The Youth Minister’s office 2


So, let me ask you, when you go into your office, does it look like this…


or this…


This week, I’ll be moving into an all new office. Having numerous youth ministry friends, I’ve seen the gamut of office set ups. Most have tended more towards option #1, but I’ve also seen my share of #2. As I get ready to set everything up for myself (again), I thought I’d share some thoughts on how best to organize your office…

1. Keep it professional – One of the biggest jokes/complaints about youth minister’s’ offices is that they look like a trash compactor exploded. Old pizza boxes, curriculum from 1984 (complete with flannel graph), and something…furry. Even if it doesn’t look like a set from “The Garbage Pail Kids – The movie”, you have to remember that what you put on the walls, have on your desk, or have on your bookshelves portrays an image. Do you want the first thing parents who are entrusting you with their sweet children to see is that “tasteful” picture of you using the toilet? Look at your office through the eyes of a parent, your Senior minister, and an outsider and say, “What will they think when they see this?”

2. Have personality – While our offices should be professional, we shouldn’t just clone a cubicle from “Office Space” (complete with red swingline stapler). Your office should communicate, within tasteful boundaries, who you are and what you’re about. Photos of your family, of your students, that goofy “No Parking” sign, a lava lamp, mementos from that mission trip you took last year, whatever. When someone walks into your office, they should be able to clearly identify what you value and your personality.

3. Make it welcoming – Your office will often become a hub of students hanging out at different times during the week. You will also likely have meetings with parents, volunteers, and church staff. Other people should feel comfortable coming in and sitting down. For me, that involved an old love seat, a portable fridge stocked with pop, and goofy toys that the teens loved to play with (note – a dart board will bring lots of attention…and lots of holes in the wall). However you set it up, it should be somewhere that others will feel comfortable coming into.

4. Create workable spaces – You will spend much of your office time writing lessons, planning events, and other such office work. Be sure to keep that in mind when you set things up. Think about how you work. Do you like to have somewhere comfortable to sit or recline as you think? Or do you work better on a desk and big backed chair? However you function, keep in mind that how you will spend your time and plan accordingly.

5. Stay organized – I am terrible at this. I had so many piles of “need to file” stuff. What ended up happening is I would lose stuff, or shuffle piles around until I needed to take a whole day to get back to organized. Find a simple organizational system that works and then stick to it, it will help. As best you can, avoid paper. I have taken to the “touch it once” system – read it, then do something about it, file it, or trash it. That will help to avoid the pile syndrome that causes so many problems.

6. Keep yourself safe – This covers a number of areas. First of all, if you can, get a door with a window. This covers you in the case of accountability – no one can say you were doing anything untoward behind closed and locked doors. Secondly, get a lock both for your door and for sensitive files. You likely will have lots of private data – you will be liable if it gets lost or stolen. Finally, don’t keep any money or checks (from other people) in your office. Pass them off to someone ASAP. This prevents people from accusing you and it helps you not lose them.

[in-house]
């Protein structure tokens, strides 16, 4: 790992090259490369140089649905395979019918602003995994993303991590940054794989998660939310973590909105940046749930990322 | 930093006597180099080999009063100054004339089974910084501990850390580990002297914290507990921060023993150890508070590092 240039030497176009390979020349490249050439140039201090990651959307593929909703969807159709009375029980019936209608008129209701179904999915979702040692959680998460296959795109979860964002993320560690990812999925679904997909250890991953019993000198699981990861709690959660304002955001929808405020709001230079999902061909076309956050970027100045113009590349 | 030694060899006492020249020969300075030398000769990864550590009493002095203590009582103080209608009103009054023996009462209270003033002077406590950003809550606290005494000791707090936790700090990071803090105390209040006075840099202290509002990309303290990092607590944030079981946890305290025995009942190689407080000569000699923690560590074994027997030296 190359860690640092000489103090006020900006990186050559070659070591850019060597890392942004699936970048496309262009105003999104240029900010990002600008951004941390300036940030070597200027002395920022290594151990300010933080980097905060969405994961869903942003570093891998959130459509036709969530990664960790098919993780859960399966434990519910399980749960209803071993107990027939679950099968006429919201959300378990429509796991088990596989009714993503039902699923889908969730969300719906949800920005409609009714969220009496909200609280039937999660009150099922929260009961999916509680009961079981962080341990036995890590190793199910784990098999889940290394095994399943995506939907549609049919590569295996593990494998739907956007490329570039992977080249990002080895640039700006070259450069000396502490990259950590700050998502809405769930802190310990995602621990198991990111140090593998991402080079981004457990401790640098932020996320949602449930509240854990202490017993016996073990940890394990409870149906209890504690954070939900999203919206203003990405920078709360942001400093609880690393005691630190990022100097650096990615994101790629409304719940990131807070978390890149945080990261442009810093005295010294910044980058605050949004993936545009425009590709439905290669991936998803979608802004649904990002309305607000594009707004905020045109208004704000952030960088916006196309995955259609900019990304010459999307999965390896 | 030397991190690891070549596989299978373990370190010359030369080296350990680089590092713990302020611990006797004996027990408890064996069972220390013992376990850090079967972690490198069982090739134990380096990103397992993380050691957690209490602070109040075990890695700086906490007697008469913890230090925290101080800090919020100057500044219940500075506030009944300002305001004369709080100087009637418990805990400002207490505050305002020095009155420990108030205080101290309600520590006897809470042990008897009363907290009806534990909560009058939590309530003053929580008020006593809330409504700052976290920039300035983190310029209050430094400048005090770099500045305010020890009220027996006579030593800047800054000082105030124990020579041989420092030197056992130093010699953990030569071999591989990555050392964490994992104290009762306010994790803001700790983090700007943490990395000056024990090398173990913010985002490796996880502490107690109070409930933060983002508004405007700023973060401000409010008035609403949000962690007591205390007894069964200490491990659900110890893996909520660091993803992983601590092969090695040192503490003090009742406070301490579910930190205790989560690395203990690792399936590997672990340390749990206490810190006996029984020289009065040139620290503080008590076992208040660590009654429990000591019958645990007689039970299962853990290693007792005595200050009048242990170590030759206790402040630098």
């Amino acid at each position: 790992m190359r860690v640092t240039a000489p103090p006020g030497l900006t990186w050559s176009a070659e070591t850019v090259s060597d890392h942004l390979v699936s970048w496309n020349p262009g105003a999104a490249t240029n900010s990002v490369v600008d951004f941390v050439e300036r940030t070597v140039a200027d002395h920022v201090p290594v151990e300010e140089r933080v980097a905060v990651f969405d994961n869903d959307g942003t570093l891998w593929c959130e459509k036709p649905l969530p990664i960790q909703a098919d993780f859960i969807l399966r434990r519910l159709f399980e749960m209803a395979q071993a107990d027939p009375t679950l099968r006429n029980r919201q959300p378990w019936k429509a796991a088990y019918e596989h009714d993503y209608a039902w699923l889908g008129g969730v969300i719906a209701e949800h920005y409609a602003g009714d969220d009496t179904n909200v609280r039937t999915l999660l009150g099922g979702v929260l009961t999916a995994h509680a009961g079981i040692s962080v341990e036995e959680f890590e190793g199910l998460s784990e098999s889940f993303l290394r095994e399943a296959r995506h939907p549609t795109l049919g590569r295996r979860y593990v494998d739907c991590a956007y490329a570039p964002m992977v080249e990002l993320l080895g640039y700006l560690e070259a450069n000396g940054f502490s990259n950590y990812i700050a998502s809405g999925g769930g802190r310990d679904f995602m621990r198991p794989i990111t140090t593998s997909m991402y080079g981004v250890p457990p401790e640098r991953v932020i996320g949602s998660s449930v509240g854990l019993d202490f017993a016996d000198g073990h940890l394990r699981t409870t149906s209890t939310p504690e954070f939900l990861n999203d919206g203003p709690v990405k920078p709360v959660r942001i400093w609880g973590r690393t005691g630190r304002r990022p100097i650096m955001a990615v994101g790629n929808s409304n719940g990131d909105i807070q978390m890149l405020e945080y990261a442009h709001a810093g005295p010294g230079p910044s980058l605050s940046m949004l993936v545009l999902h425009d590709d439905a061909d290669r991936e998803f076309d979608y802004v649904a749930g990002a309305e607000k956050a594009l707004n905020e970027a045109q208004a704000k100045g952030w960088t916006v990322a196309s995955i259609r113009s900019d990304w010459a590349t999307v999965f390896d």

7. Remind you of your purpose – Every time you walk into your office, it should remind you that your job is not about being inside those four walls. Its about ministering to the teens in your community. Hang tons of pictures of your teens. My youth minister growing up had pictures of all of us underneath a glass top on his desk. Hang your vision up somewhere. Get a map of your city, and put little push pins in where your students live. Remind yourself what you do this job for.

Your office is where you will do much of the behind the scenes stuff that makes your ministry great, but its not where you do ministry. Remember that. Your office should be professional, warm, inviting, and organized but you should always strive to spend as little time in your office as possible.

How is your office set up? I am always curious to see other youth ministers’ offices. I have so many stories of my own offices. My very first office I shared with the “sound room” of the church. Which meant my computer and books were located in a 5×5 section of the open air raised sound equipment area. Oh yeah, and I caught a mouse running around my computer monitor. I’ve also had an office that shared space with the craft closet, although I quickly moved all that stuff out. You’d never do that to a senior minister’s office, would you? So tell me your office stories…

About Bill Nance

Bill Nance is a 15 year veteran of youth ministry, having served in churches across the midwest. He currently works at a non-profit organization that works with churches and other agencies that serve hungry people. He also spends time writing, training, and speaking to help youth ministries across the country. If you are looking for a talented speaker for your next youth ministry event, consider booking him today!

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